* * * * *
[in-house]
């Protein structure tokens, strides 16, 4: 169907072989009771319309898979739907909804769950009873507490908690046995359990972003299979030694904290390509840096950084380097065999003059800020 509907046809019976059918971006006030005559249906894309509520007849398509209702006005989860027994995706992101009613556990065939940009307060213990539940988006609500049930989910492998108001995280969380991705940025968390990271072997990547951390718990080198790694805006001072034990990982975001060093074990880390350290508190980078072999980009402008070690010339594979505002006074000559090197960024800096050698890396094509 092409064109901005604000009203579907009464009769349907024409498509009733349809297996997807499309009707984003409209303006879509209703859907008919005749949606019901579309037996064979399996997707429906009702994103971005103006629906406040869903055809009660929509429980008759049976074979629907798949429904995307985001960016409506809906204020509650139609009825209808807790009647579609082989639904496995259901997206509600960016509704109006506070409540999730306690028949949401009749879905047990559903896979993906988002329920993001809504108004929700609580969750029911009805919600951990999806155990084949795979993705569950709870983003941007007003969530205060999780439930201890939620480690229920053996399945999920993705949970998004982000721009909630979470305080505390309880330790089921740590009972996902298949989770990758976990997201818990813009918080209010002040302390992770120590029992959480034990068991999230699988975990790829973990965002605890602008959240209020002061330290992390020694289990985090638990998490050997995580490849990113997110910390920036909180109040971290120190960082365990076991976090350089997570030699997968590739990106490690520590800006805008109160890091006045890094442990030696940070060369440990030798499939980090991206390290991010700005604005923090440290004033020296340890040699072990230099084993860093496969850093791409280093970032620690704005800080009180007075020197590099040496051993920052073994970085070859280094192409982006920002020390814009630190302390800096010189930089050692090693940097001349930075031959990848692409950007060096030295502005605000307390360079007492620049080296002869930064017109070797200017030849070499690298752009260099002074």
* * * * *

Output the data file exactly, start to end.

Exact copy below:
[in-house]
């Protein structure tokens, strides 16, 4: 169907072989009771319309898979739907909804769950009873507490908690046995359990972003299979030694904290390509840096950084380097065999003059800020 509907046809019976059918971006006030005559249906894309509520007849398509209702006005989860027994995706992101009613556990065939940009307060213990539940988006609500049930989910492998108001995280969380991705940025968390990271072997990547951390718990080198790694805006001072034990990982975001060093074990880390350290508190980078072999980009402008070690010339594979505002006074000559090197960024800096050698890396094509 092409064109901005604000009203579907009464009769349907024409498509009733349809297996997807499309009707984003409209303006879509209703859907008919005749949606019901579309037996064979399996997707429906009702994103971005103006629906406040869903055809009660929509429980008759049976074979629907798949429904995307985001960016409506809906204020509650139609009825209808807790009647579609082989639904496995259901997206509600960016509704109006506070409540999730306690028949949401009749879905047990559903896979993906988002329920993001809504108004929700609580969750029911009805919600951990999806155990084949795979993705569950709870983003941007007003969530205060999780439930201890939620480690229920053996399945999920993705949970998004982000721009909630979470305080505390309880330790089921740590009972996902298949989770990758976990997201818990813009918080209010002040302390992770120590029992959480034990068991999230699988975990790829973990965002605890602008959240209020002061330290992390020694289990985090638990998490050997995580490849990113997110910390920036909180109040971290120190960082365990076991976090350089997570030699997968590739990106490690520590800006805008109160890091006045890094442990030696940070060369440990030798499939980090991206390290991010700005604005923090440290004033020296340890040699072990230099084993860093496969850093791409280093970032620690704005800080009180007075020197590099040496051993920052073994970085070859280094192409982006920002020390814009630190302390800096010189930089050692090693940097001349930075031959990848692409950007060096030295502005605000307390360079007492620049080296002869930064017109070797200017030849070499690298752009260099002074």